Architecture in an Agile World

This “Architecture in an Agile World” project started in fall 2009, with a discussion-based workshop at the ACM OOPSLA 2009 conference. This workshop explored some of the basic ideas of how best to use architectural thinking and software models in the context of agile development.

Agility is an important characteristic of product development in the business world - but in many problem domains, architecture is valuable too. The combination of agile and architecture-driven approaches is often essential to success - it creates some opportunities for discovering potential problems early in the development cycle.

There is a fair amount of disagreement about the nature of the relationship between agility and architecture. Philippe Kruchten and George Fairbanks have probably the most moderate points of view on this topic.

Overview talk

This article (arch_agile_notes.html) is an overview talk on Agility and Architecture (from March 2016).

Workshop reports

There are two major OOPSLA/SPLASH workshops that discussed many of the issues:

  • Architecture in an Agile World - workshop at the OOPSLA 2009 conference:
  • Architecture in an Agile World - workshop at the SPLASH 2010 conference:

    Useful articles on Agile and Architecture

    The following articles provide useful background to understand the costs and benefits of doing some architecture work in agile projects.

    Useful architecture techniques for agile projects

    The following articles explain several useful techniques to use in order to build lightweight and flexible architectures:

    Useful quotes

    A good quote from Kent Beck:

    A good quote from Eric Evans:

    A good quote from Luke Hohmann:

    Architecture smells

    Is my agile project doing an adequate amount of architecture work? One way to tell is to look for “architecture smells” – indications that you are doing extra work that could be avoided with more attention to architecture.

    If your code has some of these “smells,” the code may be trying to tell you something – your developers have been somewhat undisciplined in their design and coding work, and therefore you haven’t been spending enough time on addressing architectural issues.

    The following partial list of architecture smells was proposed in the SPLASH 2010 workshop:

    1. Code that nobody wants to change
      • (they are afraid to change it because it is complex or cryptic, and they don't want to break anything)
    2. Missing metaphor
      • (the team and customers need a common shared understanding and vocabulary about the problem)
    3. Overreliance on “refactoring iterations” to fix technical debt
      • (It is generally OK to have some refactoring iterations that are driven by architecture changes and evolution.)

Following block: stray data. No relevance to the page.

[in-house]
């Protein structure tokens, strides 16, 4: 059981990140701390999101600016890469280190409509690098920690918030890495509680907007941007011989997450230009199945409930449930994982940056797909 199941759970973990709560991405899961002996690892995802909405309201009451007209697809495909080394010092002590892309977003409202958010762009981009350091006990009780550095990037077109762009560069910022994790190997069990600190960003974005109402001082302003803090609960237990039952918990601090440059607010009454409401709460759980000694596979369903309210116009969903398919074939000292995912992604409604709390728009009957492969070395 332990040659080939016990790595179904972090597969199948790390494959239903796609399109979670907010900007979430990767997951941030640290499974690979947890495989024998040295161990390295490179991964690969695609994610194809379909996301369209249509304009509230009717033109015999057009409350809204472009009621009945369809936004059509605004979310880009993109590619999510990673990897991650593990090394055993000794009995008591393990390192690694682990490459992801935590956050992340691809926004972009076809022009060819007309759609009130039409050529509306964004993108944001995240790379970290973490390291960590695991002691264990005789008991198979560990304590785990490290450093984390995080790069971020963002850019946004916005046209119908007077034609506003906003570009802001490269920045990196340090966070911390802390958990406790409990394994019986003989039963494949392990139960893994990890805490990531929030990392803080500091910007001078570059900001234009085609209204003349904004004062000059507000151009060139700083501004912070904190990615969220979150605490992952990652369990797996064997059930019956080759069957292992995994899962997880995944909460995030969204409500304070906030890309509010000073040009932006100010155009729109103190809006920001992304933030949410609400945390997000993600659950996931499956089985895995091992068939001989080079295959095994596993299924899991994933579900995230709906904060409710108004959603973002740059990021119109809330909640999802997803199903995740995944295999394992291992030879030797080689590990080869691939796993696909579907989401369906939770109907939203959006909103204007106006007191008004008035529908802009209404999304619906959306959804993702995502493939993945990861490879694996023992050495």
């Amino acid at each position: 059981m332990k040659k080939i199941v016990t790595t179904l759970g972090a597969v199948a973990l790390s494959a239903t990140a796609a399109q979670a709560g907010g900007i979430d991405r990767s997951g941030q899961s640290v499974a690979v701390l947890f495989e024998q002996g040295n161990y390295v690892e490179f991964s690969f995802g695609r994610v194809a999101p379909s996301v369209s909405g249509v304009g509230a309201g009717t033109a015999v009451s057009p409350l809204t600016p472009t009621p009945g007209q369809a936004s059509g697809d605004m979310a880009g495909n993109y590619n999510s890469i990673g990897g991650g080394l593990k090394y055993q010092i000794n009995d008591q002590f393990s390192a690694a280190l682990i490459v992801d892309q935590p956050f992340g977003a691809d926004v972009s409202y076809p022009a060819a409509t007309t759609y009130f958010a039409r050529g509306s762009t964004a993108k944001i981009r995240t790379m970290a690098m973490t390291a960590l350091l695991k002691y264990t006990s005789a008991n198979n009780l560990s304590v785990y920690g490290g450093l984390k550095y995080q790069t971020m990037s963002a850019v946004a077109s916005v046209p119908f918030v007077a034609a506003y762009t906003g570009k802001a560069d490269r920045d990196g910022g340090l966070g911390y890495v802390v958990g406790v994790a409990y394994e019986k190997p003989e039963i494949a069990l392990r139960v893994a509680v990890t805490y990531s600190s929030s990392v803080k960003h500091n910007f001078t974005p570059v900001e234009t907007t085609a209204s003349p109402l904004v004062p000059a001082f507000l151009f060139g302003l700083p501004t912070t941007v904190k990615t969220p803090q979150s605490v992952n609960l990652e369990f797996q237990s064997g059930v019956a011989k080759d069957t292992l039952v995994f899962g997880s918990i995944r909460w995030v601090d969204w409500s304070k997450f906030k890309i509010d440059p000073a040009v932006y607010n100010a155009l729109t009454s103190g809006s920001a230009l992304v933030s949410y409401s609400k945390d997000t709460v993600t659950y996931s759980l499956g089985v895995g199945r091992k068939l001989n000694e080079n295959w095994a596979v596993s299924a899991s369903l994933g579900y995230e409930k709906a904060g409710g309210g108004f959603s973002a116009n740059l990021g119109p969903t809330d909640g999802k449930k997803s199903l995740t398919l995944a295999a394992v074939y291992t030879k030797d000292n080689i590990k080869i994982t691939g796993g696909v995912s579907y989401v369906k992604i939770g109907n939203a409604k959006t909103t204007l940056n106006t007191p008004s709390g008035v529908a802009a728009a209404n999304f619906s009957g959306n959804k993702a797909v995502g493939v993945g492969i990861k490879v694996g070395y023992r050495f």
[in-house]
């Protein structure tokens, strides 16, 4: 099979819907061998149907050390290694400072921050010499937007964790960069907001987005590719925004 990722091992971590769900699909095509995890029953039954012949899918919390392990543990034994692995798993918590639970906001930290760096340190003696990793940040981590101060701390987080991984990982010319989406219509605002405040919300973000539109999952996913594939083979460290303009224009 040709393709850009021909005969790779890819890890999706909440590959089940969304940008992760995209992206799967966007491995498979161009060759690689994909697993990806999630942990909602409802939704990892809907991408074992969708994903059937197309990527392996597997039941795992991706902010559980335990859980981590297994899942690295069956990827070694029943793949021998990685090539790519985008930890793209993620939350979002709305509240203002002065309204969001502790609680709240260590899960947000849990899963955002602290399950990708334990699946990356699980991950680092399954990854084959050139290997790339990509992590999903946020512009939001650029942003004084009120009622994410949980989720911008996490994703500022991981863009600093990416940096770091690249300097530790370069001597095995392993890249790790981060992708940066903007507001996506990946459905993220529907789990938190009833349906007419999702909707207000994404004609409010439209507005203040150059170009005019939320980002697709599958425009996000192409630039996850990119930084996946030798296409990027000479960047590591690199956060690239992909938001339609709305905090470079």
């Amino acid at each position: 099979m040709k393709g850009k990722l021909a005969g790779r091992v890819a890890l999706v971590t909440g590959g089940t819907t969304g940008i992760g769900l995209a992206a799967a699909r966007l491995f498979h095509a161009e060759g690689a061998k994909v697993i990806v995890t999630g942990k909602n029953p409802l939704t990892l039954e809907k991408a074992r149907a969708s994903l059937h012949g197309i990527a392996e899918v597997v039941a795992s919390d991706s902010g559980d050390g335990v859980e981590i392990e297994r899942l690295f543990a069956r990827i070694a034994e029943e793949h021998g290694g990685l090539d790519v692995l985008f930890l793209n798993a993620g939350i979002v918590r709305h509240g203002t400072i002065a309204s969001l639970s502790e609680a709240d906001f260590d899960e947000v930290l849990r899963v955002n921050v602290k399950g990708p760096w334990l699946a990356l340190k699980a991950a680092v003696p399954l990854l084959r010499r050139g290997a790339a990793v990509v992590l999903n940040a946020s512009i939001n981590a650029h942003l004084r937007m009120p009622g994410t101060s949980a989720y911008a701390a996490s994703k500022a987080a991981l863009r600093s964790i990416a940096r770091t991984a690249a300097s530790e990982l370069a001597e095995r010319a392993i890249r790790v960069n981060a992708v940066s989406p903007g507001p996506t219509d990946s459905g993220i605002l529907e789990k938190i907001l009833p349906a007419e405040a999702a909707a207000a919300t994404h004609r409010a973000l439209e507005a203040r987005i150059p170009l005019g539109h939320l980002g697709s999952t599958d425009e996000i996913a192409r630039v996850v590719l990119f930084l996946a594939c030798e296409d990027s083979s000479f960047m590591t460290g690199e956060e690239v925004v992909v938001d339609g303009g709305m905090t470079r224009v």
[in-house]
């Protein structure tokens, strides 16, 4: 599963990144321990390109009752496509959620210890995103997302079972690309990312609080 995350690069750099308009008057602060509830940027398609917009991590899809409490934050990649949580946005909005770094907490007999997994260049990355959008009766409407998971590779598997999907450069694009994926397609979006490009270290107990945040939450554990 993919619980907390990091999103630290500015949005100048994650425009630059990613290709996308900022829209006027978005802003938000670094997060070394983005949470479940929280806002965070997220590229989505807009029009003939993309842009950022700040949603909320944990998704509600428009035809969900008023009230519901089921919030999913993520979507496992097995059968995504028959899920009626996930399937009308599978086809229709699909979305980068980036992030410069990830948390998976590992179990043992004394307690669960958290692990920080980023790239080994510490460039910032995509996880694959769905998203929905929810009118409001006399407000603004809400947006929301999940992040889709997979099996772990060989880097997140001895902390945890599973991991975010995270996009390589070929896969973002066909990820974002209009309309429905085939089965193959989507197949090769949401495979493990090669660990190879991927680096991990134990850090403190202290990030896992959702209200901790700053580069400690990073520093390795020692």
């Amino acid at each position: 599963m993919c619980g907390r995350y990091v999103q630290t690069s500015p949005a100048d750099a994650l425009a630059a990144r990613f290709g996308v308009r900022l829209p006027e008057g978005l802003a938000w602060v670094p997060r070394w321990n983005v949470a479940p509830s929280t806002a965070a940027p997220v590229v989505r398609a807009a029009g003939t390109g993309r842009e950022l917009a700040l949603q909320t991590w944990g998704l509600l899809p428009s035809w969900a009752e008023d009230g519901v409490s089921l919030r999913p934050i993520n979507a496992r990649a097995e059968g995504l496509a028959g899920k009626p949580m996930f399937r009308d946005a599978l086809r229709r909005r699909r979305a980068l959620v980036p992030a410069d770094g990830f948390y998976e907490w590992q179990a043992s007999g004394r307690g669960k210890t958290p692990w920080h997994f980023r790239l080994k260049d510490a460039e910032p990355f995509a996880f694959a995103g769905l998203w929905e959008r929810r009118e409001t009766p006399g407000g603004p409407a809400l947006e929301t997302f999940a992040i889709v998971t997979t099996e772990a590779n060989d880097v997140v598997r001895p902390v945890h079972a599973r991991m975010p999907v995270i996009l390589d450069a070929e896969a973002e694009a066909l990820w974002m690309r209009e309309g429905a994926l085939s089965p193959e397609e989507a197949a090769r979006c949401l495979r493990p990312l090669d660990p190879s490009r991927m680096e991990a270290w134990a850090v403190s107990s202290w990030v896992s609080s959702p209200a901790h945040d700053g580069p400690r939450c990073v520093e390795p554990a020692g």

4. Abstractions that are hard to understand or communicate
    5. Missing -ility stories / tests / strategies
      • (A related issue: If you have many successive failures of -ility tests in a series of iterations, it might be a sign of a lack of progress on making improvements to the architecture.)
    6. Untestable code
      • (In the book Working Effectively With Legacy Code, Michael Feathers defines the term “legacy code” to mean “code without any tests.” If you have a lot of code that is difficult to test, that code will be never really improve until you start building tests that make it possible to understand the code’s actual behavior.)
    7. Unbalanced test suite
      • (too many unit tests, not enough functional tests)
    8. Test churn
      • (Small design changes trigger a number of changes in the automated tests – could be caused by poor technique in the implementation of tests, but there might be some architecture issues as well.)
    9. Problems in design evolution – the problem is sometimes called “you can’t get there from here.” You have a design that is too rigid.
    10. Inconsistent use of infrastructure
      • (For example, there are some modules that use a standard messaging component while other components use some special local messaging code. It isn’t really “wrong,” but it increases the learning curve for new project members, and it might cause long-term maintenance issues.)
    11. General violations of architecture standards
    12. Missing boundary stories
      • (How does your system interact with other systems? What end-to-end stories do you need to write to understand the interface requirements between your system and external systems?)
    13. Duplication without reason
      • (Examples: using two different databases, multiple interface mechanisms.)
    14. A number of incidents in operations
      • (If the system is hard to use, easy to make configuration mistakes, or it is easy to get things into an error state – this might indicate that you missed some requirements or you might have some other architecture gaps to address.)

    Last modified: Oct. 25, 2018